HOWARD v. CHOW et ux.
From a judgment in favor of defendants after trial before the court without a jury in an action to recover a sum alleged to be due as a broker's commission plaintiff appeals.
The essential facts are:
March 15, 1937, defendants executed an instrument whereby they offered to exchange certain real property with the Mortgage Guarantee Company. This agreement contained a provision for the payment of a commission to plaintiff which read as follows:
“And it is further agreed with said H.A. Howard, that when he has secured an acceptance of the proposition to exchange the above described property on the above terms, we will then pay the sum of five hundred and no 00/100 Dollars as commission for services rendered.”
March 18, 1937, plaintiff delivered to defendants a letter executed on behalf of the Mortgage Guarantee Company reading thus:
“March 18, 1937
“Mr. H.A. Howard, Broker
“3208 South Central Avenue,
“Los Angeles, California.
“This will act as confirmation of my telephone conversation with you as of this date, signifying the acceptance of the offer for the property located at 4701 Central Avenue, Los Angeles, consideration for same being $5500.00 cash, a first trust deed of $17,000 on the above property, payable $200.00 or more per month, including interest at 6% for ten years, and clear title to a property located at 3115 W. 76th Street and a property located at 1106–10 S. Central, both of Los Angeles. For this, this company agrees to furnish title free and clear subject only to the above mentioned first trust deed and all taxes, insurance, interest and rentals prorated as of the close of escrow.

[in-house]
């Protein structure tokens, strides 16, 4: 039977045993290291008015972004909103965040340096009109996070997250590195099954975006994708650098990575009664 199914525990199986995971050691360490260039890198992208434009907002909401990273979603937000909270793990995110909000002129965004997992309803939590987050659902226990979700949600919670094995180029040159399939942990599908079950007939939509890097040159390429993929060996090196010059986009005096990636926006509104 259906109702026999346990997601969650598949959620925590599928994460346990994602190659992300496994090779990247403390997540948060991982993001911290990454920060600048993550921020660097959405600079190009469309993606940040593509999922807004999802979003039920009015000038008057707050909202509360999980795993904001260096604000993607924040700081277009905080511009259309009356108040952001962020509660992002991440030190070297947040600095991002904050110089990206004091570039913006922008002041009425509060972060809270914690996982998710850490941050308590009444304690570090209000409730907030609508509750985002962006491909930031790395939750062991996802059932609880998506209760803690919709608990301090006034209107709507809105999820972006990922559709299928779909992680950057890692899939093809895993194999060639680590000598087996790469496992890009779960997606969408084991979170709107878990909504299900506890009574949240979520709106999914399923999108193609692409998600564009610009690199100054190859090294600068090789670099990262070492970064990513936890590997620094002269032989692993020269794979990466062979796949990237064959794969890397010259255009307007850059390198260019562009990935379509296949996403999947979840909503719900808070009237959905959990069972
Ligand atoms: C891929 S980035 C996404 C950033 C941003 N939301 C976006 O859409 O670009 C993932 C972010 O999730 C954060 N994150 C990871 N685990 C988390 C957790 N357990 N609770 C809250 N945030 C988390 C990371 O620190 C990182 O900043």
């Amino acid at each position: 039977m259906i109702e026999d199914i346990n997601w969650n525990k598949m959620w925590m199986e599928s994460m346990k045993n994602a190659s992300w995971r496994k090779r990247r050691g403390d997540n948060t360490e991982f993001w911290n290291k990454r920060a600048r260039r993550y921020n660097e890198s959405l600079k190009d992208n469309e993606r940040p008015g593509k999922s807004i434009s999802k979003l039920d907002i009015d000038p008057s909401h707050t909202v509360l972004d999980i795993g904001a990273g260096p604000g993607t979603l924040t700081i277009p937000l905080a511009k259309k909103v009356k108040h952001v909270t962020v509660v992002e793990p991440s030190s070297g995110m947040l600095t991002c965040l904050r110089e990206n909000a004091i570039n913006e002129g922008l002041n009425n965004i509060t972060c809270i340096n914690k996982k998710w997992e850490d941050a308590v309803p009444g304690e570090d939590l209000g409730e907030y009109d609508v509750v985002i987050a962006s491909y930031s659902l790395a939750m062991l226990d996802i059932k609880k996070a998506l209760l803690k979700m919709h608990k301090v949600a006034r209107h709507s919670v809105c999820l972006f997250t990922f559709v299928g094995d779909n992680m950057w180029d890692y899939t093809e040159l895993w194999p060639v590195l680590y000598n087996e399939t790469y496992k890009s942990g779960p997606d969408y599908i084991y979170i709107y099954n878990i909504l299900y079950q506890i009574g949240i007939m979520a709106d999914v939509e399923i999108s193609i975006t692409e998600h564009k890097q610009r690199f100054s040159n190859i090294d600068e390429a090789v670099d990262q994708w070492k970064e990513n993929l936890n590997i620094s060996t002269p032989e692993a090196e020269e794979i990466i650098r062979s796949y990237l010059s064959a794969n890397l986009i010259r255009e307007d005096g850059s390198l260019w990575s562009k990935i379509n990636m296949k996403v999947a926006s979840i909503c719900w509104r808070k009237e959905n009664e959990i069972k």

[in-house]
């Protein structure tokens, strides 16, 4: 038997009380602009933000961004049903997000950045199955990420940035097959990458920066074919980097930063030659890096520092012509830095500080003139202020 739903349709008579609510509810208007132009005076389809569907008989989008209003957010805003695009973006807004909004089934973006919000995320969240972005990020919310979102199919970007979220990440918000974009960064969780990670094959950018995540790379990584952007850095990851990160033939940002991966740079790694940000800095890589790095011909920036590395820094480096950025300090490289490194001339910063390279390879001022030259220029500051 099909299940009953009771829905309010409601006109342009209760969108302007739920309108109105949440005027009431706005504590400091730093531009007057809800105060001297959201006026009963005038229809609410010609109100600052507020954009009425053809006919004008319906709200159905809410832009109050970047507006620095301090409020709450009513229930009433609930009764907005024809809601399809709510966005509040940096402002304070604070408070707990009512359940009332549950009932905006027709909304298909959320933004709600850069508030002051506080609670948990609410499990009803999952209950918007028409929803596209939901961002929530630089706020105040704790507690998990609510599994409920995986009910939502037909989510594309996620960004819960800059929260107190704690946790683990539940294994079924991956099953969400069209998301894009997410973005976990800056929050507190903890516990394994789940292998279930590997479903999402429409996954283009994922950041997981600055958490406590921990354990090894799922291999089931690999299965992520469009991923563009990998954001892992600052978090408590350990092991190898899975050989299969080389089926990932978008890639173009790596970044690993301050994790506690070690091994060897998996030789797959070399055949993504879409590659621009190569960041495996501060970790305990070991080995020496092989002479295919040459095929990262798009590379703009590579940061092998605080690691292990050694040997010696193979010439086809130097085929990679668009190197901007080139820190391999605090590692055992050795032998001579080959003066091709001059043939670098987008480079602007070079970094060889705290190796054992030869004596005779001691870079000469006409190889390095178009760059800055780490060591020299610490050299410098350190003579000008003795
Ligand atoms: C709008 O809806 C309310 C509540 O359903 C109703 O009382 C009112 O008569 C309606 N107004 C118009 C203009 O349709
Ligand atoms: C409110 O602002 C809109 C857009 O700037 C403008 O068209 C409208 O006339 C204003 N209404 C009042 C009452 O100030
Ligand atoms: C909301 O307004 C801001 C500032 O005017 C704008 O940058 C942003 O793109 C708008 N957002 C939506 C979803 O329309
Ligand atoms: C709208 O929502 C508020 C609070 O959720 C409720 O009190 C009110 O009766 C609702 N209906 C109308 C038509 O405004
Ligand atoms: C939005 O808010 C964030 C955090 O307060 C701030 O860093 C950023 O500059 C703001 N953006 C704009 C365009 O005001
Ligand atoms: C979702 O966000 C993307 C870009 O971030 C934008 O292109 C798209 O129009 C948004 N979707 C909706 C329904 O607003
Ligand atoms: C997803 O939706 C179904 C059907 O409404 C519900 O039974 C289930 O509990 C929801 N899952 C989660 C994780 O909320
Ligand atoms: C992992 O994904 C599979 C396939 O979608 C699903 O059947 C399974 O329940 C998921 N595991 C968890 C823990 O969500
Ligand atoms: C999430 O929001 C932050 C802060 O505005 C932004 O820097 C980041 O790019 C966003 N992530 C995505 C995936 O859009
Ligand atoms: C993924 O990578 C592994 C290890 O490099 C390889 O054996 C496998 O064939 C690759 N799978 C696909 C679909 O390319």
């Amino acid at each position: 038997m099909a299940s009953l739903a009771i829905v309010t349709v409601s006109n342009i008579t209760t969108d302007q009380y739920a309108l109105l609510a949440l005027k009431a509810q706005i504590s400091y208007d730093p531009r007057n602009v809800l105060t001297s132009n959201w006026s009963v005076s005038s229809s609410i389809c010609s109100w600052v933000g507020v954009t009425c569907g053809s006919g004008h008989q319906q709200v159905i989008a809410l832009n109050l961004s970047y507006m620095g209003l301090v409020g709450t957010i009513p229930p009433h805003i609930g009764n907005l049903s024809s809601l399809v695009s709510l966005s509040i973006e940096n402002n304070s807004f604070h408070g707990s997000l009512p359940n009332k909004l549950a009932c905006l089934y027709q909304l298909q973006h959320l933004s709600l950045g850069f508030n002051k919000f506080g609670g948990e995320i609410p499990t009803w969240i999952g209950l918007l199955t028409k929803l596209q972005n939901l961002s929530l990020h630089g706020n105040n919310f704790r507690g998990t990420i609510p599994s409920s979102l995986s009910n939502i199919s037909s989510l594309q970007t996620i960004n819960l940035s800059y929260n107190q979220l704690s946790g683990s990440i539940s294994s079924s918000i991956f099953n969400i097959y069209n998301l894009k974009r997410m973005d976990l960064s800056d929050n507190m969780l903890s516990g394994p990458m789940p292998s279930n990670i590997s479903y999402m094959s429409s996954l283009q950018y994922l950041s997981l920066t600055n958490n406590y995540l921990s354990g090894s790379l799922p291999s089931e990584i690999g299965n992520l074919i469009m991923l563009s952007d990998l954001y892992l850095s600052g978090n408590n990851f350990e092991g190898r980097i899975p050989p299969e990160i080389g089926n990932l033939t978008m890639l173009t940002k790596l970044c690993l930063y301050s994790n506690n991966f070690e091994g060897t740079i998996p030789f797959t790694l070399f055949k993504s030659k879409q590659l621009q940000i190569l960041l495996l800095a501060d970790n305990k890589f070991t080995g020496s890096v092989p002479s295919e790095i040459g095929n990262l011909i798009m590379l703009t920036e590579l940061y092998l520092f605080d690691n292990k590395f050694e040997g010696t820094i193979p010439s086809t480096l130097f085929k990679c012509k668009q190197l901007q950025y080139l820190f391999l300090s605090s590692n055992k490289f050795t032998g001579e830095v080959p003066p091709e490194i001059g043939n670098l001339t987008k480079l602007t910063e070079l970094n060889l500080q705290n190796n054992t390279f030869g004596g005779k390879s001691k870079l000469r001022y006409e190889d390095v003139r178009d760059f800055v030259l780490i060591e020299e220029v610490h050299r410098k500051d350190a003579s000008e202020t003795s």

“This acceptance is subject to the ability of this Company to deliver clear title to the parties later designated in escrow.
“Cordially, J.D. Wallace.”
On March 19, 1937, defendants sent plaintiff the following telegram:
“H.A. Howard Co.
“3208 So. Central Ave.
“Los Angeles, Cal.
“We hereby withdraw our offer to the Mortgage Guarantee Co.
“Edwin and Elaine Chow.”
This is the sole question for determination:
Does the foregoing correspondence constitute an acceptance of defendants' offer to exchange properties with the Mortgage Guarantee Company?
This question must be answered in the negative. It is the established law that an acceptance to result in the formation of a binding contract must meet exactly and precisely the terms proposed in the offer; and if something different is made a condition of the alleged acceptance no contract arises, unless the original offeror accepts the counter offer. Sec. 1585, Civ.Code; Cooper v. Stansbury, 28 Cal.App. 444, 447, 152 P. 948.
Applying the foregoing rule of law to the instant case, it is clear that the letter from the Mortgage Guarantee Company dated March 18, 1937, did not accept unqualifiedly the exact terms of defendants' offer but added a new condition, to-wit: “This acceptance is subject to the ability of this company to deliver clear title to the parties later designated in escrow.”
Therefore, since defendants never accepted the counter offer of the Mortgage Guarantee Company, but in lieu thereof withdrew the offer previously made by them, plaintiff failed to secure an acceptance of defendants' proposition to exchange properties and thus was not entitled to receive a commission.
For the foregoing reasons the judgment is affirmed.
We concur: CRAIL, P.J.; WOOD, J.